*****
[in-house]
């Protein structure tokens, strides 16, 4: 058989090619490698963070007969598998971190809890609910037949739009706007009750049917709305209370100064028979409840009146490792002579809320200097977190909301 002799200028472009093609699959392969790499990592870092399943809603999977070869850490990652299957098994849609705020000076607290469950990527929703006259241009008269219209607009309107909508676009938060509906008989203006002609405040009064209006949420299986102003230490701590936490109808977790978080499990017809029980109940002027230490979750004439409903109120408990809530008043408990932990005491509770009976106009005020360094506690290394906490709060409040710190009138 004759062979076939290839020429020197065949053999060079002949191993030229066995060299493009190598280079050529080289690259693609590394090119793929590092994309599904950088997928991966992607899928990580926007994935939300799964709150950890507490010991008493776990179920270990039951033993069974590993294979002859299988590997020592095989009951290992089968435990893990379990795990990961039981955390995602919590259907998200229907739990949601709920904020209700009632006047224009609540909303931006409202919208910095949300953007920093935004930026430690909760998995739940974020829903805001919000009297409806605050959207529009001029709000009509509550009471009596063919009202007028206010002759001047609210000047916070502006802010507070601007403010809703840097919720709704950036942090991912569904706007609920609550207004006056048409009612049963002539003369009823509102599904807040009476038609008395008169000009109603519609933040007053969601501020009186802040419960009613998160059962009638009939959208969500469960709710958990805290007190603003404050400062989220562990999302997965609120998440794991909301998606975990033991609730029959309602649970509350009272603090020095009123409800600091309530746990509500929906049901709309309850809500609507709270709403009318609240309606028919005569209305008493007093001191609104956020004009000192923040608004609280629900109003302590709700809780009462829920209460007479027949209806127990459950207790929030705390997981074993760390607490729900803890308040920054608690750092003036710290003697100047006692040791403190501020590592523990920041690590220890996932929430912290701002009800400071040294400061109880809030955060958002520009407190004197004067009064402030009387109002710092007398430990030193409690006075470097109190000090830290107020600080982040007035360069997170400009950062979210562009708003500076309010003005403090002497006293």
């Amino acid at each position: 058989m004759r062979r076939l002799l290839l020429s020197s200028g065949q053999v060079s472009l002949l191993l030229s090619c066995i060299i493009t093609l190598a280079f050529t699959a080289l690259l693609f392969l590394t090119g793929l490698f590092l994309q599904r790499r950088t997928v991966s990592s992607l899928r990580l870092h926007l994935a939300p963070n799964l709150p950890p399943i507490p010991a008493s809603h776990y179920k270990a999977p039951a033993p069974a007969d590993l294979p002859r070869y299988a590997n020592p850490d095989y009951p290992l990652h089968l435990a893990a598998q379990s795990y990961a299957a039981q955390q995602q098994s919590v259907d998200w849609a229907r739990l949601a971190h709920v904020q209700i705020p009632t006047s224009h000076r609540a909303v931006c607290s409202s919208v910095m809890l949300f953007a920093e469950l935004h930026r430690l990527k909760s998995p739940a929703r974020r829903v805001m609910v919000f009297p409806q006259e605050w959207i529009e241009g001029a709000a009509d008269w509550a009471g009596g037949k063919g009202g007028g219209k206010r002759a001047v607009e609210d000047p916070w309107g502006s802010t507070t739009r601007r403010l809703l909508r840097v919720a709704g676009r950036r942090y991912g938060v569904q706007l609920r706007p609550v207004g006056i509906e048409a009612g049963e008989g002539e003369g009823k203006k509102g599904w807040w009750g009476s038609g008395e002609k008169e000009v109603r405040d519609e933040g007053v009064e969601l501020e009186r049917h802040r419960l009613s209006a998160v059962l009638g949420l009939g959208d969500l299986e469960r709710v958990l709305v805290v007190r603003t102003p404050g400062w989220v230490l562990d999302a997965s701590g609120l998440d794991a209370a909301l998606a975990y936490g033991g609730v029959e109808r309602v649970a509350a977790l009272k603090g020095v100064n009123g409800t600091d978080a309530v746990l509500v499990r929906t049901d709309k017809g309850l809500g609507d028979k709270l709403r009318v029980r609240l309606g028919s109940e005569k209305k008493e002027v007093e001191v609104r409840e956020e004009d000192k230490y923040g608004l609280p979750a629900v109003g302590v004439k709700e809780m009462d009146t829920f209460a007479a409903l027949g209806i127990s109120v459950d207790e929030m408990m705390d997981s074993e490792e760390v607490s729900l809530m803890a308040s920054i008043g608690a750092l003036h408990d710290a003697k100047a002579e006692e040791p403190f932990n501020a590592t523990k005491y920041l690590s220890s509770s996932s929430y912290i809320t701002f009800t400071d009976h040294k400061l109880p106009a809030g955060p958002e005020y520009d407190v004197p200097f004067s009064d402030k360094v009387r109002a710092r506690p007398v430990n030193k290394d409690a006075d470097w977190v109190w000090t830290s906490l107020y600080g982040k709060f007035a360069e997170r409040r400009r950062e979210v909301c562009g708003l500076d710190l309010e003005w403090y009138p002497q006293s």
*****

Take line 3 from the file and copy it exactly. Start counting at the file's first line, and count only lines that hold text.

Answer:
């Amino acid at each position: 058989m004759r062979r076939l002799l290839l020429s020197s200028g065949q053999v060079s472009l002949l191993l030229s090619c066995i060299i493009t093609l190598a280079f050529t699959a080289l690259l693609f392969l590394t090119g793929l490698f590092l994309q599904r790499r950088t997928v991966s990592s992607l899928r990580l870092h926007l994935a939300p963070n799964l709150p950890p399943i507490p010991a008493s809603h776990y179920k270990a999977p039951a033993p069974a007969d590993l294979p002859r070869y299988a590997n020592p850490d095989y009951p290992l990652h089968l435990a893990a598998q379990s795990y990961a299957a039981q955390q995602q098994s919590v259907d998200w849609a229907r739990l949601a971190h709920v904020q209700i705020p009632t006047s224009h000076r609540a909303v931006c607290s409202s919208v910095m809890l949300f953007a920093e469950l935004h930026r430690l990527k909760s998995p739940a929703r974020r829903v805001m609910v919000f009297p409806q006259e605050w959207i529009e241009g001029a709000a009509d008269w509550a009471g009596g037949k063919g009202g007028g219209k206010r002759a001047v607009e609210d000047p916070w309107g502006s802010t507070t739009r601007r403010l809703l909508r840097v919720a709704g676009r950036r942090y991912g938060v569904q706007l609920r706007p609550v207004g006056i509906e048409a009612g049963e008989g002539e003369g009823k203006k509102g599904w807040w009750g009476s038609g008395e002609k008169e000009v109603r405040d519609e933040g007053v009064e969601l501020e009186r049917h802040r419960l009613s209006a998160v059962l009638g949420l009939g959208d969500l299986e469960r709710v958990l709305v805290v007190r603003t102003p404050g400062w989220v230490l562990d999302a997965s701590g609120l998440d794991a209370a909301l998606a975990y936490g033991g609730v029959e109808r309602v649970a509350a977790l009272k603090g020095v100064n009123g409800t600091d978080a309530v746990l509500v499990r929906t049901d709309k017809g309850l809500g609507d028979k709270l709403r009318v029980r609240l309606g028919s109940e005569k209305k008493e002027v007093e001191v609104r409840e956020e004009d000192k230490y923040g608004l609280p979750a629900v109003g302590v004439k709700e809780m009462d009146t829920f209460a007479a409903l027949g209806i127990s109120v459950d207790e929030m408990m705390d997981s074993e490792e760390v607490s729900l809530m803890a308040s920054i008043g608690a750092l003036h408990d710290a003697k100047a002579e006692e040791p403190f932990n501020a590592t523990k005491y920041l690590s220890s509770s996932s929430y912290i809320t701002f009800t400071d009976h040294k400061l109880p106009a809030g955060p958002e005020y520009d407190v004197p200097f004067s009064d402030k360094v009387r109002a710092r506690p007398v430990n030193k290394d409690a006075d470097w977190v109190w000090t830290s906490l107020y600080g982040k709060f007035a360069e997170r409040r400009r950062e979210v909301c562009g708003l500076d710190l309010e003005w403090y009138p002497q006293s």